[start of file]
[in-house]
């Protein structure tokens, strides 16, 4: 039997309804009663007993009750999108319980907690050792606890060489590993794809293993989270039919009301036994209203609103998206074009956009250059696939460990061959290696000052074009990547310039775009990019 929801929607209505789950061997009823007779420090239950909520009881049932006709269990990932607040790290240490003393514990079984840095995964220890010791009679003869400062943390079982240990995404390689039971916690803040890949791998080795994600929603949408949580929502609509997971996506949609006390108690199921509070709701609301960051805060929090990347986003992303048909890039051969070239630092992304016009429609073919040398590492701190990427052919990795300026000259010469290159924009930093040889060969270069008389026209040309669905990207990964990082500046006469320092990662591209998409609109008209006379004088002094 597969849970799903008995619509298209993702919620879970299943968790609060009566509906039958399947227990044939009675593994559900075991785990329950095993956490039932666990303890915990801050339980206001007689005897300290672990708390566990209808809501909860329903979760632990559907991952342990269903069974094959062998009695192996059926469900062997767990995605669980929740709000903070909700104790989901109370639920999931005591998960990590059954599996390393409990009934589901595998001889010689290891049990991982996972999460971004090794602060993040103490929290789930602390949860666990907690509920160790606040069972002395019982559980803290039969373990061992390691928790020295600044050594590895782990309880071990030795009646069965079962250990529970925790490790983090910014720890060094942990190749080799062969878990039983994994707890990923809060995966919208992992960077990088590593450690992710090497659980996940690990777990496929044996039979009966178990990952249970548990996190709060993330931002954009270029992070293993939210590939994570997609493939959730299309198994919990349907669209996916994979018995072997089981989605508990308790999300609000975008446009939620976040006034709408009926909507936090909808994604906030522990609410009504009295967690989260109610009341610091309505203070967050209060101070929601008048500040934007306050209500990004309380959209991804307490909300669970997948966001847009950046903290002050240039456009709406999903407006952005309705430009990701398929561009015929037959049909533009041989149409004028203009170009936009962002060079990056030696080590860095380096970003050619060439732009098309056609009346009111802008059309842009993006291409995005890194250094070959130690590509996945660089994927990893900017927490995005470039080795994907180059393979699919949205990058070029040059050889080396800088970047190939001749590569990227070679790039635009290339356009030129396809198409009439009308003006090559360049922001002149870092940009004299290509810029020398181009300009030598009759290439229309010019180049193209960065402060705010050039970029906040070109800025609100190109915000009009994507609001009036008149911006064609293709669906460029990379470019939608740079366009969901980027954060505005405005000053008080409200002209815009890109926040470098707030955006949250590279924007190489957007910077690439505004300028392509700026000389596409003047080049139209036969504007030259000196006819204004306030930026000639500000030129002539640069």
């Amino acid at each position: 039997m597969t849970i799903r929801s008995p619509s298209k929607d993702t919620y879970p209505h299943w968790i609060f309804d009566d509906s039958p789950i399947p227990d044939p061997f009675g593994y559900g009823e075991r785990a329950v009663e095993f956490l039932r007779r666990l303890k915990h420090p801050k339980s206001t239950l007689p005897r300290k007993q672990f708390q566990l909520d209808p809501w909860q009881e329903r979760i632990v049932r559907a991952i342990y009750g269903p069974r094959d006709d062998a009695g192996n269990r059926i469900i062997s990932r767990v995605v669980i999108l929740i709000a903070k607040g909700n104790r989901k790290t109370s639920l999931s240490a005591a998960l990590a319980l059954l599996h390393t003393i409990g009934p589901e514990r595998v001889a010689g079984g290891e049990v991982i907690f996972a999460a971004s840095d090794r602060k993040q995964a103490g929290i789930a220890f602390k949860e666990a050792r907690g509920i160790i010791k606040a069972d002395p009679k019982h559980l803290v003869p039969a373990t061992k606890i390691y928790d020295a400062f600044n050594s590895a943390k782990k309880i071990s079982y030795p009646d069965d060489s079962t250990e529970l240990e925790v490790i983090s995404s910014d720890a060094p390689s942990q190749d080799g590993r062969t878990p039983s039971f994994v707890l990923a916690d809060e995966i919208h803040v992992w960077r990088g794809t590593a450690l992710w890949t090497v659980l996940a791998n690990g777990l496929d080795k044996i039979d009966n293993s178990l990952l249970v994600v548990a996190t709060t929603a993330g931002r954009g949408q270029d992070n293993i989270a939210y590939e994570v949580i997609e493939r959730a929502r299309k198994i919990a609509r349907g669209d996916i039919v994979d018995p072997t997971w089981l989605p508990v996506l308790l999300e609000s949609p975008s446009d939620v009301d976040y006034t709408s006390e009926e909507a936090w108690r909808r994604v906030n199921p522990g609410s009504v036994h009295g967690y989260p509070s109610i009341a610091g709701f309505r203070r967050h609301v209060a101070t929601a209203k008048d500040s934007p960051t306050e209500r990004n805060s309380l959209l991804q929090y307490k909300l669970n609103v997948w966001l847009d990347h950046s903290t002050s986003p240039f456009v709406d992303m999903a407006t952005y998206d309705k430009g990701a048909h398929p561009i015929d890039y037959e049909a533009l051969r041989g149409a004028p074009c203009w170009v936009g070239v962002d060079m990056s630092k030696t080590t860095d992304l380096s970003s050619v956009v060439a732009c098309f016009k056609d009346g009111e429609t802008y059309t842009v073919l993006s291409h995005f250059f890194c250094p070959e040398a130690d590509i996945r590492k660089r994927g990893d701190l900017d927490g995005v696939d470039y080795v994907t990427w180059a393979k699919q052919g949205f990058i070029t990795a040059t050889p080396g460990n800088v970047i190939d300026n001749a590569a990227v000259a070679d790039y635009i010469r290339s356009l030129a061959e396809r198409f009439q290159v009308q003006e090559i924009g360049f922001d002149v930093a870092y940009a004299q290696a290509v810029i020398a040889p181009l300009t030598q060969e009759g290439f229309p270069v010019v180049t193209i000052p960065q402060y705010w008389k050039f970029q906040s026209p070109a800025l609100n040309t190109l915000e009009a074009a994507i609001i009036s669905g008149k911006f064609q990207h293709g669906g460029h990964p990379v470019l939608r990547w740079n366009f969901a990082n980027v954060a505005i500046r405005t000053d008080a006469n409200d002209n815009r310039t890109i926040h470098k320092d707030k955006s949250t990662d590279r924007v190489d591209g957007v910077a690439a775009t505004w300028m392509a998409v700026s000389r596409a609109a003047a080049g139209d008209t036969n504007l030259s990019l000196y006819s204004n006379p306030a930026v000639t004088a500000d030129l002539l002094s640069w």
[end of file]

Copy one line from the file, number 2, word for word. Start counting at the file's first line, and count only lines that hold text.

């Protein structure tokens, strides 16, 4: 039997309804009663007993009750999108319980907690050792606890060489590993794809293993989270039919009301036994209203609103998206074009956009250059696939460990061959290696000052074009990547310039775009990019 929801929607209505789950061997009823007779420090239950909520009881049932006709269990990932607040790290240490003393514990079984840095995964220890010791009679003869400062943390079982240990995404390689039971916690803040890949791998080795994600929603949408949580929502609509997971996506949609006390108690199921509070709701609301960051805060929090990347986003992303048909890039051969070239630092992304016009429609073919040398590492701190990427052919990795300026000259010469290159924009930093040889060969270069008389026209040309669905990207990964990082500046006469320092990662591209998409609109008209006379004088002094 597969849970799903008995619509298209993702919620879970299943968790609060009566509906039958399947227990044939009675593994559900075991785990329950095993956490039932666990303890915990801050339980206001007689005897300290672990708390566990209808809501909860329903979760632990559907991952342990269903069974094959062998009695192996059926469900062997767990995605669980929740709000903070909700104790989901109370639920999931005591998960990590059954599996390393409990009934589901595998001889010689290891049990991982996972999460971004090794602060993040103490929290789930602390949860666990907690509920160790606040069972002395019982559980803290039969373990061992390691928790020295600044050594590895782990309880071990030795009646069965079962250990529970925790490790983090910014720890060094942990190749080799062969878990039983994994707890990923809060995966919208992992960077990088590593450690992710090497659980996940690990777990496929044996039979009966178990990952249970548990996190709060993330931002954009270029992070293993939210590939994570997609493939959730299309198994919990349907669209996916994979018995072997089981989605508990308790999300609000975008446009939620976040006034709408009926909507936090909808994604906030522990609410009504009295967690989260109610009341610091309505203070967050209060101070929601008048500040934007306050209500990004309380959209991804307490909300669970997948966001847009950046903290002050240039456009709406999903407006952005309705430009990701398929561009015929037959049909533009041989149409004028203009170009936009962002060079990056030696080590860095380096970003050619060439732009098309056609009346009111802008059309842009993006291409995005890194250094070959130690590509996945660089994927990893900017927490995005470039080795994907180059393979699919949205990058070029040059050889080396800088970047190939001749590569990227070679790039635009290339356009030129396809198409009439009308003006090559360049922001002149870092940009004299290509810029020398181009300009030598009759290439229309010019180049193209960065402060705010050039970029906040070109800025609100190109915000009009994507609001009036008149911006064609293709669906460029990379470019939608740079366009969901980027954060505005405005000053008080409200002209815009890109926040470098707030955006949250590279924007190489957007910077690439505004300028392509700026000389596409003047080049139209036969504007030259000196006819204004306030930026000639500000030129002539640069």